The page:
4. The second principle of the PeP energy policy is price efficiency. When we talk about price efficiency, what we are saying is that the pump price of fuel must be a reflection of the prices of oil on the world market. In the current scenario, it is not. The reason is that, for one reason or the other, the PF government decides to use a multitude of middlemen in the procurement of oil feedstock for Indeni or processed fuel. Based on our recent assessment, there are as many as 10 middlemen involved in the procurement of oil. Now, what must be understood is that every middleman than is involved in a transaction needs to make a markup and increases the final price of fuel at the pump for an average Zambian citizen. The question is why does the PF government involve too many middlemen in the procurement of oil, thereby failing to achieve price efficiency? In our assessment, there are two primary reasons; incompetence and corruption. It is worth noting that this appetite by the PF government to involve middlemen is not only restricted fuel procurement but transcends across the entire government in all sort of procurements. For example, what was the value of using a middleman in the name of Grandview International in the purchase of fire tenders, who ended up making more than 1,000% markup? Why didn’t the PF government procure the fire tenders directly from the manufacturer? What value was the middleman adding which would justify the 1,000% markup? Are our government officials afraid of traveling to Europe to meet a manufacturer? These middlemen are the ones that increase the pump price of fuel for citizens. In fact, according to our analysis, about half of the money we pay for fuel goes to finance the markups of middlemen. This means that if the PF government was serious with price efficiency with regard to fuel, and they cut off all the middlemen, the pump price of fuel can be cut down to half! This is exactly what a PeP government will achieve once ushered into office.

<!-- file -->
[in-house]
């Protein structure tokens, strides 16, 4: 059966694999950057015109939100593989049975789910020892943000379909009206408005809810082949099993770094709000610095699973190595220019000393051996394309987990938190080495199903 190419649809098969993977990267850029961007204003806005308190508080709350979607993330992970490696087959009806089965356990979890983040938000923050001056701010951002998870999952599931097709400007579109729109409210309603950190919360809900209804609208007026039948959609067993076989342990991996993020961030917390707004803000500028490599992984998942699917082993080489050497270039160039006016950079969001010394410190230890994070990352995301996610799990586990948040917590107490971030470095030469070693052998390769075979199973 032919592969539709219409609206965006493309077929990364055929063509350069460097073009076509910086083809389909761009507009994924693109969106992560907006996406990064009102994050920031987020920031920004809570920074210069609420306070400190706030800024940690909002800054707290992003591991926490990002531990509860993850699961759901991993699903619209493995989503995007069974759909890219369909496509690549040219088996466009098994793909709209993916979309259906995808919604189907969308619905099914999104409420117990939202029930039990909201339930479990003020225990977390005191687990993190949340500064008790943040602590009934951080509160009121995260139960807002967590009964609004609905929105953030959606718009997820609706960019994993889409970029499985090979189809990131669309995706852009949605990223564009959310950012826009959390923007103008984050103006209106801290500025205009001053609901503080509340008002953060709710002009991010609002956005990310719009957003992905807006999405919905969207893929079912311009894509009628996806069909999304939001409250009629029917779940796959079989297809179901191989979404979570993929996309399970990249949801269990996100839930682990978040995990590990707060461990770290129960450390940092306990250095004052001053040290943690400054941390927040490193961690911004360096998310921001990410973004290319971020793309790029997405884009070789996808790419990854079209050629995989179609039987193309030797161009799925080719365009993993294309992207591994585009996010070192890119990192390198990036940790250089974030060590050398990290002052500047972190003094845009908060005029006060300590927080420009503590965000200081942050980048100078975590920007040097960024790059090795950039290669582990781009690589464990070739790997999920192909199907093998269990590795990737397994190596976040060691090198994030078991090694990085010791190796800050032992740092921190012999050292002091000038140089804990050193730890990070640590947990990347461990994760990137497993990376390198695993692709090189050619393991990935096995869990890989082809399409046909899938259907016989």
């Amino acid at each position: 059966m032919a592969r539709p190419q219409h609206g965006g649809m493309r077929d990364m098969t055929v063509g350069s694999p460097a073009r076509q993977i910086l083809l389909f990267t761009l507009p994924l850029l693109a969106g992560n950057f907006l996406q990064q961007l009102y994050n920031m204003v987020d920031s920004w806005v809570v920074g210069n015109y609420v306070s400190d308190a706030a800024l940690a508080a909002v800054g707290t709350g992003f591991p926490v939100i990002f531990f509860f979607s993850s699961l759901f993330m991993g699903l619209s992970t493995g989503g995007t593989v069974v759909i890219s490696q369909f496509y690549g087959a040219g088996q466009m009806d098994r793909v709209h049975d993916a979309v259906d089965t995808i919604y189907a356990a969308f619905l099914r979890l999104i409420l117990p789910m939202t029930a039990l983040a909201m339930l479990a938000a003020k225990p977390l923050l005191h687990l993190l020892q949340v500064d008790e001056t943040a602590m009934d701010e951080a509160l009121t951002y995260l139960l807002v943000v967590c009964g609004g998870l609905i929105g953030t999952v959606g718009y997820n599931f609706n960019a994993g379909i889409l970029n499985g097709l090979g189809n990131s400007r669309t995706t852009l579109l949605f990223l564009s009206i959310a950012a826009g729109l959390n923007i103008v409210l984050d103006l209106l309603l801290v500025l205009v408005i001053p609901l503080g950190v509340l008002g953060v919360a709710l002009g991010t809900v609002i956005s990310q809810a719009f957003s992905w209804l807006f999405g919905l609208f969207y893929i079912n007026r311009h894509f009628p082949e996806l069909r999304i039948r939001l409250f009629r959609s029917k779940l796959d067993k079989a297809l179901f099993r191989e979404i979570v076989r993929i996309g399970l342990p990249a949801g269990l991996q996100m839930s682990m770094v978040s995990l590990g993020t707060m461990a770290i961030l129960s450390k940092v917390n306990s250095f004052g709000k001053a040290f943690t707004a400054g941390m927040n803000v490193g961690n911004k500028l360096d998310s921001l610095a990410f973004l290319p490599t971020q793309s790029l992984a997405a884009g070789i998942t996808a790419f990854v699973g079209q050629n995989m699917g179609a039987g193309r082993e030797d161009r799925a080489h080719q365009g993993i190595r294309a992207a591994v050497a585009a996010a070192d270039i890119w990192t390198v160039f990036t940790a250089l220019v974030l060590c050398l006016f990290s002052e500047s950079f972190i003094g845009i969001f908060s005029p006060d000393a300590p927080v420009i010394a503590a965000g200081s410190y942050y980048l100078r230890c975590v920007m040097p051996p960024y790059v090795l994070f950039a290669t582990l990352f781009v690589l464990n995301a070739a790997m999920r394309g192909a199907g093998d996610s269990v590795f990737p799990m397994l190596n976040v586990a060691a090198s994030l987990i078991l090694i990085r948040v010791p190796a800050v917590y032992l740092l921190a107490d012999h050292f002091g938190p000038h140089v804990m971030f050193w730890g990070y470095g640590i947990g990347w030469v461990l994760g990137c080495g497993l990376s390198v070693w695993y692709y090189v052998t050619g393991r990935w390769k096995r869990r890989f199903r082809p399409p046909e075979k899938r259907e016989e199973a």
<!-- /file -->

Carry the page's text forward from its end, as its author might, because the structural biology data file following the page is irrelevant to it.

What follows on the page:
5. The third principle on which the PeP energy policy hinges on is price priority. The concept of price priority looks at the depth of the trickle down effect of a price adjustment in any good or service. The economy is made up of a web of variables whereby an adjustment in one variable will have trickle down effects on other variables. For example, an increase in the price of mealie meal may result in higher demand in substitute products like rice and if there is limited supply, may result in an increase in the price of rice. The concept of price priority is especially important for energy products like fuel and electricity because they are used as a key production input for most goods and services in the economy. That means an adjustment in the price of fuel is likely to have a great ripple effect to the rest of the economy. For goods that have a greater price priority, it may be necessary to cushion price changes. We believe that is partly the reason ERB established the Fuel Stabilization Fund, but the problem is that this fund is not operated in the manner it is supposed to operate, primarily because it lacks depth. In simple language, not enough money was put into the Fuel Stabilization Fund for it to be able to effectively serve the purpose for which it was established.

6. Until we get rid of the ghosts that exist in our national procurement processes, the Zambian people will continue to suffer high prices for fuel. The PF government will continue to give excuses that do not hold water on why our fuel pump prices are high or why our electricity tariffs are unaffordable. If only they could attach as much effort to competently running the affairs of this Republic as they do to creating smoke and mirrors to dupe citizens, this country would’ve been very prosperous by now.